Figure 1: Contribution of global and UK-based research to the United Nations Sustainable Development Goals (UN SDGs), by category of goal and category of field. Note: This figure appears in the AcSS report as Figure 6.

Impact of impact

Perhaps one of the more remarkable findings in the AcSS study is that, when analyzing the impact studies that form part of the UK’s REF program in 2021 – where universities present the wider impacts their research has had – the social sciences show a greater contribution in most of the eight categories they are broken down into. While STEM leads in Health and Technology as one might expect, social sciences lead in Societal and Economic impacts.

Figure 2: Contribution of the STEM and social science fields to the REF Impact Case Studies by category. Note: This figure appears in the AcSS report as Figure 8.

No global challenge has been greater in recent times than the Covid-19 pandemic… insights from both STEM and social science research were necessary to successfully fight the spread and control of the disease.

Testing for Covid-19. Stock image.

Case study

The case study used to illustrate the influence of the social sciences in the AcSS report concerns the Covid-19 pandemic and how social sciences – not on their own and in collaboration with STEM research – helped the government and health services navigate through one of the world’s most challenging episodes.

One article they cite, published in Nature Human Behaviour in April 2020, was an early attempt by a large group of scholars to share not only their collective insights in order to enable a more effective response to the pandemic, but the gaps that were evident and needed to be filled. This collaborative response to the pandemic included advice on influencing credible community sources of information and advice on how to frame public health messaging.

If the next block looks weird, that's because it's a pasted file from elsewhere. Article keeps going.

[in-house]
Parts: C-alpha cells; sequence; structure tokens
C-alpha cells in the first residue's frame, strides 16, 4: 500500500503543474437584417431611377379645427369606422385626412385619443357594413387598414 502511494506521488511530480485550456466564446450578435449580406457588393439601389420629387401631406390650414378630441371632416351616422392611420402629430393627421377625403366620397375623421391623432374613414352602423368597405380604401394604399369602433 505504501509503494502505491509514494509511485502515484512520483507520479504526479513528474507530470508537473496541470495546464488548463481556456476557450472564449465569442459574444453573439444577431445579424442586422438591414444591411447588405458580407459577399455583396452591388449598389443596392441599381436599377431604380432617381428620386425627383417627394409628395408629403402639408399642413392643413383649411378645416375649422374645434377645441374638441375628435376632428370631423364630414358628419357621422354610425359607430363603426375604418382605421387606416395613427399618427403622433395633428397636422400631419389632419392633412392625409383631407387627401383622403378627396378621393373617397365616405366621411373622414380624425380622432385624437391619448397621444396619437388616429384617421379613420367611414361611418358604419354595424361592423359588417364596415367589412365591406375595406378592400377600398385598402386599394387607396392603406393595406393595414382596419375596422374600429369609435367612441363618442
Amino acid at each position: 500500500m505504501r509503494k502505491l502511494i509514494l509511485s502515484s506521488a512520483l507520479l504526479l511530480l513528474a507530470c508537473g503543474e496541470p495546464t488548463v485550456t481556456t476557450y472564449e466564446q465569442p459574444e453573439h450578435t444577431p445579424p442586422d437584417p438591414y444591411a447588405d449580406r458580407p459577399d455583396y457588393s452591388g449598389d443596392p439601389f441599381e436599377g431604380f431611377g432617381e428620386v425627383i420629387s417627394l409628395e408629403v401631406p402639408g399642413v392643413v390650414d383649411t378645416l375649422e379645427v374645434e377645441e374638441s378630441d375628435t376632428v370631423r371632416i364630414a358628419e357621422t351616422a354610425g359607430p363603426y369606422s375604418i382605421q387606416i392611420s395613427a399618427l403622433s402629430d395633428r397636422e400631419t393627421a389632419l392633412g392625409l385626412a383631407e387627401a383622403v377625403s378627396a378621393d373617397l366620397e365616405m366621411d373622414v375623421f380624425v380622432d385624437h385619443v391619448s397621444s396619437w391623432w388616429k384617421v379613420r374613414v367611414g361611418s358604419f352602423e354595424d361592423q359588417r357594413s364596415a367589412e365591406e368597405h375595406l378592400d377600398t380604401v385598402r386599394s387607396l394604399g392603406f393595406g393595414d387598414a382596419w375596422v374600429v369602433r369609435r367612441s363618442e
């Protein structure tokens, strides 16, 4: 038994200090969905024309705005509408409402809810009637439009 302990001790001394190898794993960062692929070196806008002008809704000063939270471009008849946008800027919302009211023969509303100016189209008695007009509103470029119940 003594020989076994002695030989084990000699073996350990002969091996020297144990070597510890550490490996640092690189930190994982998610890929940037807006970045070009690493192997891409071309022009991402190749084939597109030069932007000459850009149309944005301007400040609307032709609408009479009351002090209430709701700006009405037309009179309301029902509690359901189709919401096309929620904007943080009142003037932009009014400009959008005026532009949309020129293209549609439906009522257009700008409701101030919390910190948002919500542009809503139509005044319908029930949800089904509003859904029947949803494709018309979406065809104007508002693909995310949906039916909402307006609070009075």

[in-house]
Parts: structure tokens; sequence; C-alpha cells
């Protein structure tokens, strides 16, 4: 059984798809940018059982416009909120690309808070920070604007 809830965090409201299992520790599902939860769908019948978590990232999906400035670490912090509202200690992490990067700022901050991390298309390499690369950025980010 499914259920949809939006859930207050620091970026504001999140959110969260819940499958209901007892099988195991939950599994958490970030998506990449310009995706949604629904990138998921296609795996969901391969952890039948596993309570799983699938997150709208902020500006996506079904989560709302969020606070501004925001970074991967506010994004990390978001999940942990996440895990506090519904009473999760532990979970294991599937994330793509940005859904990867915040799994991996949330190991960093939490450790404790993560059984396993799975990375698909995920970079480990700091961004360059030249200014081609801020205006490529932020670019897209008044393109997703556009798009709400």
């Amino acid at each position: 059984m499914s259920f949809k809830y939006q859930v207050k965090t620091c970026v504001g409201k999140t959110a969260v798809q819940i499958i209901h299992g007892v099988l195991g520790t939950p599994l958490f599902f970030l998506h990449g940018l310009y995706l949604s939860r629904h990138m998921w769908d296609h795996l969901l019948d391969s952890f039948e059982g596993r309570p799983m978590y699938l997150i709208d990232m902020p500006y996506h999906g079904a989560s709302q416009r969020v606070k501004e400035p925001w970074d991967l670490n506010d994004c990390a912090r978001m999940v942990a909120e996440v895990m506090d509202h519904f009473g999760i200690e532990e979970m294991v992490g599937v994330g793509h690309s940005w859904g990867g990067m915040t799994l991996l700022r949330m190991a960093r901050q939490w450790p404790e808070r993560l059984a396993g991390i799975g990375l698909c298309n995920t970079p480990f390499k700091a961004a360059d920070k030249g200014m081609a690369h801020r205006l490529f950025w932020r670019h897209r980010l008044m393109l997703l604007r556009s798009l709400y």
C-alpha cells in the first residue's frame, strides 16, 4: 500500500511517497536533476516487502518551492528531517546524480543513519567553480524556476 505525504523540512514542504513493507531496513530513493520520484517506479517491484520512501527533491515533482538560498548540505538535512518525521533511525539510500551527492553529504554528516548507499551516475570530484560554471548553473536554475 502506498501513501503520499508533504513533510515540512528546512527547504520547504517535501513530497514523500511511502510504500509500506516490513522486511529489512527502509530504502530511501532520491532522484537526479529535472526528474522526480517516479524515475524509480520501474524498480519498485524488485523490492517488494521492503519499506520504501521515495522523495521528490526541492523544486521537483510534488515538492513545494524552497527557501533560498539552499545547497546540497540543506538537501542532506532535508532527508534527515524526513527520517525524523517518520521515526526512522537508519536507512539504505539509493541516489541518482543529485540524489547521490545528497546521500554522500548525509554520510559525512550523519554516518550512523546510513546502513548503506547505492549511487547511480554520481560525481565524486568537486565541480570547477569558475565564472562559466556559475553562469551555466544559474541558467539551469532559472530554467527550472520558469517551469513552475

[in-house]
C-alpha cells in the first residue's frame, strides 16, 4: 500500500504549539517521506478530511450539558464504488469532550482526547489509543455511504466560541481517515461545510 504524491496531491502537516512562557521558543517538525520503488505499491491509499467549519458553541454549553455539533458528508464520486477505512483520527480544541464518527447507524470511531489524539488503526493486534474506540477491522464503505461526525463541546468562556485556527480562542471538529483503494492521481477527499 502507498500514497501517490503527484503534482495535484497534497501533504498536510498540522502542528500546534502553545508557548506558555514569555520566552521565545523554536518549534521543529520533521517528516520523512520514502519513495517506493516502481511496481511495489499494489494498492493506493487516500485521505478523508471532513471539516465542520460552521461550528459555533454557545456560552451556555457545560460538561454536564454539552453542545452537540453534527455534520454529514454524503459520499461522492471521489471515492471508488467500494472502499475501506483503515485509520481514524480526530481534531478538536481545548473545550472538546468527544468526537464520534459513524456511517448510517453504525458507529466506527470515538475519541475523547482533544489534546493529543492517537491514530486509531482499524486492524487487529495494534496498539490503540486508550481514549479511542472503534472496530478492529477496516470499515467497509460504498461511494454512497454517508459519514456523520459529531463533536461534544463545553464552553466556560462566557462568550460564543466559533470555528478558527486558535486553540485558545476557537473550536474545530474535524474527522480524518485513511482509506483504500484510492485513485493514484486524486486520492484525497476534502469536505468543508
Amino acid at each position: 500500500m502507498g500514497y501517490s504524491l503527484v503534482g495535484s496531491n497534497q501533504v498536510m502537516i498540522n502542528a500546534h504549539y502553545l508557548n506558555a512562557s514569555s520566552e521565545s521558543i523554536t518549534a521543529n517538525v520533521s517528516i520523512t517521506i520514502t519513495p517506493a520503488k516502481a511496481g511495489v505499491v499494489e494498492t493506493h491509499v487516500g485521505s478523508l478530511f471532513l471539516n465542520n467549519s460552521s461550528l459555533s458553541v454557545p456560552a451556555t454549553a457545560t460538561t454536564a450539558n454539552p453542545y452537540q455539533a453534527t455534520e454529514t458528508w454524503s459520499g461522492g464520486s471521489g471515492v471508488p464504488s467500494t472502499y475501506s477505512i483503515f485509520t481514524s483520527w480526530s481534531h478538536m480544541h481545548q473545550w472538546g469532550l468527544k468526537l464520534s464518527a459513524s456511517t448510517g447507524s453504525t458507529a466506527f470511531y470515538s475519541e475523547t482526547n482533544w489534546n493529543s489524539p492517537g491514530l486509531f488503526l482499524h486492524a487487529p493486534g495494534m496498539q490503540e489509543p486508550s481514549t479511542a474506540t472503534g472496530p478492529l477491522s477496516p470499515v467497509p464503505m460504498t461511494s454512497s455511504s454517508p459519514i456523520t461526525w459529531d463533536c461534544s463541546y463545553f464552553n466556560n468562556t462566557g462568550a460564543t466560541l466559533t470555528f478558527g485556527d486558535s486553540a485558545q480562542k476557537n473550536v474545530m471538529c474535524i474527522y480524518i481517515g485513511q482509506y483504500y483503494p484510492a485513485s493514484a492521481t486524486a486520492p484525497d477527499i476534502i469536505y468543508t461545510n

The pioneering work on drug discovery obviously played a huge part in overcoming Covid-19, but much of that great work might have been wasted had social science research not played its part in how vaccines were deployed. When we look back on this and the other three ingredients – enabling whole systems thinking, critical for good policy development and underpinning smart and responsible innovation – the Covid example is emblematic of the value that social sciences can bring. Important on their own, but vital when plugged into STEM research, collaboration and solving some of the world’s most pressing problems.

It is this collaborative approach between the social sciences and STEM research that has been one of the key aspects of the Spotlight series. From the first Spotlight on seeing a more complete picture from whole systems thinking, through to effective policy making and responsible innovation, it has been notable not so much what value can be brought through collaboration between social sciences and STEM, but what can also be lost when they don’t work in harmony. Hopefully this series and the AcSS report it has highlighted can ensure fewer wasted opportunities to make a difference in the future.

Next Time

We will continue our Spotlight series next month, so please watch out for more details on Digital Science’s LinkedIn and Twitter/X accounts – as well as right here on TL;DR.